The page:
The nervous system is the communication system between
the brain and the rest of the body. The autonomic nervous system
contains the nerves that regulate the functioning of the internal organs. It is part of the peripheral nervous system (meaning outside the brain and spinal cord).
nervous system has two parts - the sympathetic system and the parasympathetic system.
The sympathetic part of the autonomic nervous system regulates the flight-or-fight responses. It also performs such tasks as relaxing the bladder, speeding up heart rate and dilating eye pupils.
The parasympathetic part of the autonomic nervous system helps maintain normal body functions and conserves physical resources. This division also performs such tasks as controlling the bladder, slowing down heart rate and constricting eye pupils.
See the diagrams below for more information about what each of them does.
What is autonomic
Autonomic neuropathy is nerve damage to an autonomic nerve or nerves. This damage interrupts signals between the brain and the internal organs. This can cause problems with the functioning of one or more of these organs and their function.
The degree and type of problem create varies. In some people, the
problem may be subclinical (you donít notice it). In other people, symptoms may be disabling.
This nerve damage can continue to get worse if the cause is not found and corrected.
They symptoms of autonomic neuropathy vary depending on the cause, and on which nerves are affected.
What are some of the conditions that this type of neuropathy can create?
Autonomic neuropathy interferes with the nerve impulses that regulate blood pressure and heart rate. Due to this, blood pressure may drop sharply after sitting or standing causing dizziness or fainting.
A person may also not be able to feel angina (chest pain) which is a warning sign of heart disease.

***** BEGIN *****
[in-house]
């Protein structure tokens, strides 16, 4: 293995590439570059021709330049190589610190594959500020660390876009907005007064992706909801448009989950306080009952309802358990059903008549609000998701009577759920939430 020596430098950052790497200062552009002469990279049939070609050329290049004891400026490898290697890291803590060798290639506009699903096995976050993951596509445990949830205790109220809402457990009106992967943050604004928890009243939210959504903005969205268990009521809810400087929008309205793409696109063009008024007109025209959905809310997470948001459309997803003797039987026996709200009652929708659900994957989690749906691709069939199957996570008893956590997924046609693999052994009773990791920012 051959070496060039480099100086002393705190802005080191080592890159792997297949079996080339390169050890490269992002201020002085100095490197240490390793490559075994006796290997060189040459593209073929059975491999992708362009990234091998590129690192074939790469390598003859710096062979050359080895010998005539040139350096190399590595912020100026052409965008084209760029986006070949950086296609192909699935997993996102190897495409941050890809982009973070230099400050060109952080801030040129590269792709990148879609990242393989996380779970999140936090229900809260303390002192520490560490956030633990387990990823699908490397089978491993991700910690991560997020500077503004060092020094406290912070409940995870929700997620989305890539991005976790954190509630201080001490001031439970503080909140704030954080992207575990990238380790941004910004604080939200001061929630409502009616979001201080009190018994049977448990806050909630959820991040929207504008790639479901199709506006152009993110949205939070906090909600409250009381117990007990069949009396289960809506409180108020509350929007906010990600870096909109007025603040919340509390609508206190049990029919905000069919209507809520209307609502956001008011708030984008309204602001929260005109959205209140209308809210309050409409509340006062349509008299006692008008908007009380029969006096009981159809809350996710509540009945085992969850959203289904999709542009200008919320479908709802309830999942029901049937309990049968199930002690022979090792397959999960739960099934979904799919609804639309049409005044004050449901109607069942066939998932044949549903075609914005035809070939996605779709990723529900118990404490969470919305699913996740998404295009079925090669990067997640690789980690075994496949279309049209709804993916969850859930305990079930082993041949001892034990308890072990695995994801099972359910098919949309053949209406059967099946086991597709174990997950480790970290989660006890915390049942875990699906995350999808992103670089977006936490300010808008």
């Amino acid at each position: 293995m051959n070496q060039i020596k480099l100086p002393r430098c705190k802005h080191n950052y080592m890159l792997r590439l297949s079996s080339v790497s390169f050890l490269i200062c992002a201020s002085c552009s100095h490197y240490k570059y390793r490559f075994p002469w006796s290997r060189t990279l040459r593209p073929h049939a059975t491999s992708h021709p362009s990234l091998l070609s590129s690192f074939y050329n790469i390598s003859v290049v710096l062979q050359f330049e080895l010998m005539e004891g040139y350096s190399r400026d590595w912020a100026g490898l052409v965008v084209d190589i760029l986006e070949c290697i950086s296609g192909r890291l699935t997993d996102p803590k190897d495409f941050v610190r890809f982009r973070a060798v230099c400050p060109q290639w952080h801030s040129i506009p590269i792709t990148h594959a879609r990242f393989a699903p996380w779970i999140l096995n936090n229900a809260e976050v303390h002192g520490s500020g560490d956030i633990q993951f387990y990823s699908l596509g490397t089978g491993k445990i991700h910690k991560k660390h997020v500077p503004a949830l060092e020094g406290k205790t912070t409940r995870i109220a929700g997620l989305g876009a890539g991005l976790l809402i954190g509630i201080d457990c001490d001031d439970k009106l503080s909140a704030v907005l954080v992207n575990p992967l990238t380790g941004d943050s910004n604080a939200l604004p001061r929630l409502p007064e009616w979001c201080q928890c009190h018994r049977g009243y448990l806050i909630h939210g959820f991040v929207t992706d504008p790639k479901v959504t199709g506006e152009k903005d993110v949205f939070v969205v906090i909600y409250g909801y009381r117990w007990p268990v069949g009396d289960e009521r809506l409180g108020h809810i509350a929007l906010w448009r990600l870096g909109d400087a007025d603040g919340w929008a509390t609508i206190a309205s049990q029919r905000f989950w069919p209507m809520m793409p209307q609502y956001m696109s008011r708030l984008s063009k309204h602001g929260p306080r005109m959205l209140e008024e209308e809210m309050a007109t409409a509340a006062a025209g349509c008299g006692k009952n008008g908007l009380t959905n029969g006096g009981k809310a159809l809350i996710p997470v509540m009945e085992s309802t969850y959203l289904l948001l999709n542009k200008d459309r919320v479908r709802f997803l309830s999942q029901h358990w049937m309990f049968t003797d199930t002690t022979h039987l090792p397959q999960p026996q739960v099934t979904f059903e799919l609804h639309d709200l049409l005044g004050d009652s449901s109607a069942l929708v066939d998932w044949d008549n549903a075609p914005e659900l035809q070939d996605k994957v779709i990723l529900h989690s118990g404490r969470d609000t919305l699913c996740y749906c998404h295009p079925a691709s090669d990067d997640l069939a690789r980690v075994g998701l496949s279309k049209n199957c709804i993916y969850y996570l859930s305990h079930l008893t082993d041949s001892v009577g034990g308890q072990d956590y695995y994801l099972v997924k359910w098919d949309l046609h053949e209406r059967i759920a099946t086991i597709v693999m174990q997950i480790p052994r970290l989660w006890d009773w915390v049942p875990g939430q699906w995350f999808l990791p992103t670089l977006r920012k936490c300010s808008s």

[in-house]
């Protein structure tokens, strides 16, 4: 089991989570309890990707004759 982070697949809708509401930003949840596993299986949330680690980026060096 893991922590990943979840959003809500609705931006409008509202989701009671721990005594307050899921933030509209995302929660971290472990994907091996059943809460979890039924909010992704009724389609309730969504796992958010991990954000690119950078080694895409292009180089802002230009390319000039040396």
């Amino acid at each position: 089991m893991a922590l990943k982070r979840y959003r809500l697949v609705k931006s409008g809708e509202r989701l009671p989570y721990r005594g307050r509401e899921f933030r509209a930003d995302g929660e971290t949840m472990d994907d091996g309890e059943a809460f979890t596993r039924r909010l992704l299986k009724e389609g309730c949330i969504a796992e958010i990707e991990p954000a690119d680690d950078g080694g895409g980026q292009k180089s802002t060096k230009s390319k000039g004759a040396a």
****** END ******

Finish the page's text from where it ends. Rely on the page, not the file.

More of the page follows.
It can cause abnormal heart rate or rhythm, or high blood pressure.
It can cause shortness of breath with activity or exercise.
It can cause the pupils not to dilate, or sluggish pupil reaction. This makes it difficult to adjust from light to dark and causing problems with driving at night.
It can cause problems with the stomach and intestines and thus with digestion.
It can cause swallowing problems.
It can cause the stomach to empty too slowly. It can give the feeling of being full after only a few bites and can cause vomiting of undigested foods.
It can cause the blood sugar levels to fluctuate.
It can cause a swollen abdomen.
When the bowels are affected, it can cause either constipation or diarrhea and can cause problems controlling bowel movements.
Nerve damage can prevent the bladder from emptying completely. When this happens bacteria can grow more easily resulting in infection.
It can cause urinary incontinence. A person might not know when the bladder is full. It can cause difficulty when trying to urinate and can cause leaking urine.
Nerve damage can result in gradual loss of sexual response in both men and women.
It can also result in erectile dysfunction in men and vaginal dryness in women.
Skin Dryness and Sweating:
Nerve damage of the nerves to the skin can affect the activity of the sweat glands. This can make it difficult for the body to regulate the body temperature by producing adequate perspiration. It can create heat intolerance.
It can also create profuse sweating at night or while eating.
It can cause changes in the skin texture, moisture and oiliness of the skin. It can result in dryness, thickening and cracking of the skin.
What causes autonomic neuropathy?
Neuropathy is nerve damage, and anything that can cause nerve damage can cause autonomic neuropathy. It all depends on which nerve is damaged. Most often autonomic neuropathy happens along with another neuropathy, but sometimes
autonomic nerve damage can occur by itself without
other nerve involvement.
Here is an educational video by Dr. Berg regarding Autonomic Neuropathy and blood sugars, high insulin and diet.
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